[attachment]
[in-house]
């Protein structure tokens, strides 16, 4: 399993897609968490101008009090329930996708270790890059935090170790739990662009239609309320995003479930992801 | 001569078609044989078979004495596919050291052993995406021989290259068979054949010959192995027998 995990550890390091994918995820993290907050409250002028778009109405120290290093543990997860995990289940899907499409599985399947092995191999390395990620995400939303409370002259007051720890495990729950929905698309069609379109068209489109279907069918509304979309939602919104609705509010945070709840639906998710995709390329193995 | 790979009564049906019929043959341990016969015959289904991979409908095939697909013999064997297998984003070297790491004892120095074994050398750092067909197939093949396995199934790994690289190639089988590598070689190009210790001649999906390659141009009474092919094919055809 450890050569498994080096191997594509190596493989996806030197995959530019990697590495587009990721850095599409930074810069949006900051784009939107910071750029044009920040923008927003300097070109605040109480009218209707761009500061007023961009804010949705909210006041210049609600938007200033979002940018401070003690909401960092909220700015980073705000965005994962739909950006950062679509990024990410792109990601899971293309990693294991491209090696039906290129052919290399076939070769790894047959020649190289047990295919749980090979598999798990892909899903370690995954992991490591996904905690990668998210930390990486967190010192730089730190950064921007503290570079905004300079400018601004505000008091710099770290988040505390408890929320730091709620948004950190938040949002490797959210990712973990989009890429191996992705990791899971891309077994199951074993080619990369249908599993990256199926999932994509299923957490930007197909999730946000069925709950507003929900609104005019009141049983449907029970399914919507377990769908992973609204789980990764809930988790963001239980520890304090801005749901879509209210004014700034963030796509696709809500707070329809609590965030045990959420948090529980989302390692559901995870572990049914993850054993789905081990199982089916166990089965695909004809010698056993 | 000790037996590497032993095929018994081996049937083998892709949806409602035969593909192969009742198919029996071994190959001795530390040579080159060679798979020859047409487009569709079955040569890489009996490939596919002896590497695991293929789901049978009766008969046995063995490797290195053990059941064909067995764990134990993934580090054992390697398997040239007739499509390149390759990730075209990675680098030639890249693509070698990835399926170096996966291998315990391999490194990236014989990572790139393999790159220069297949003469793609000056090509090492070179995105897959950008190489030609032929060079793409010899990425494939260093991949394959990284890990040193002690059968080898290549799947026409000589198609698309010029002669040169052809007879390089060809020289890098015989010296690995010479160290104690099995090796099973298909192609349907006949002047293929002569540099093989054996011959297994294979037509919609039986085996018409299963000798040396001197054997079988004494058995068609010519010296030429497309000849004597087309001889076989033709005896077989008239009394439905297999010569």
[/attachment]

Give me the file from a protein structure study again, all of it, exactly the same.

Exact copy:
[in-house]
């Protein structure tokens, strides 16, 4: 399993897609968490101008009090329930996708270790890059935090170790739990662009239609309320995003479930992801 | 001569078609044989078979004495596919050291052993995406021989290259068979054949010959192995027998 995990550890390091994918995820993290907050409250002028778009109405120290290093543990997860995990289940899907499409599985399947092995191999390395990620995400939303409370002259007051720890495990729950929905698309069609379109068209489109279907069918509304979309939602919104609705509010945070709840639906998710995709390329193995 | 790979009564049906019929043959341990016969015959289904991979409908095939697909013999064997297998984003070297790491004892120095074994050398750092067909197939093949396995199934790994690289190639089988590598070689190009210790001649999906390659141009009474092919094919055809 450890050569498994080096191997594509190596493989996806030197995959530019990697590495587009990721850095599409930074810069949006900051784009939107910071750029044009920040923008927003300097070109605040109480009218209707761009500061007023961009804010949705909210006041210049609600938007200033979002940018401070003690909401960092909220700015980073705000965005994962739909950006950062679509990024990410792109990601899971293309990693294991491209090696039906290129052919290399076939070769790894047959020649190289047990295919749980090979598999798990892909899903370690995954992991490591996904905690990668998210930390990486967190010192730089730190950064921007503290570079905004300079400018601004505000008091710099770290988040505390408890929320730091709620948004950190938040949002490797959210990712973990989009890429191996992705990791899971891309077994199951074993080619990369249908599993990256199926999932994509299923957490930007197909999730946000069925709950507003929900609104005019009141049983449907029970399914919507377990769908992973609204789980990764809930988790963001239980520890304090801005749901879509209210004014700034963030796509696709809500707070329809609590965030045990959420948090529980989302390692559901995870572990049914993850054993789905081990199982089916166990089965695909004809010698056993 | 000790037996590497032993095929018994081996049937083998892709949806409602035969593909192969009742198919029996071994190959001795530390040579080159060679798979020859047409487009569709079955040569890489009996490939596919002896590497695991293929789901049978009766008969046995063995490797290195053990059941064909067995764990134990993934580090054992390697398997040239007739499509390149390759990730075209990675680098030639890249693509070698990835399926170096996966291998315990391999490194990236014989990572790139393999790159220069297949003469793609000056090509090492070179995105897959950008190489030609032929060079793409010899990425494939260093991949394959990284890990040193002690059968080898290549799947026409000589198609698309010029002669040169052809007879390089060809020289890098015989010296690995010479160290104690099995090796099973298909192609349907006949002047293929002569540099093989054996011959297994294979037509919609039986085996018409299963000798040396001197054997079988004494058995068609010519010296030429497309000849004597087309001889076989033709005896077989008239009394439905297999010569």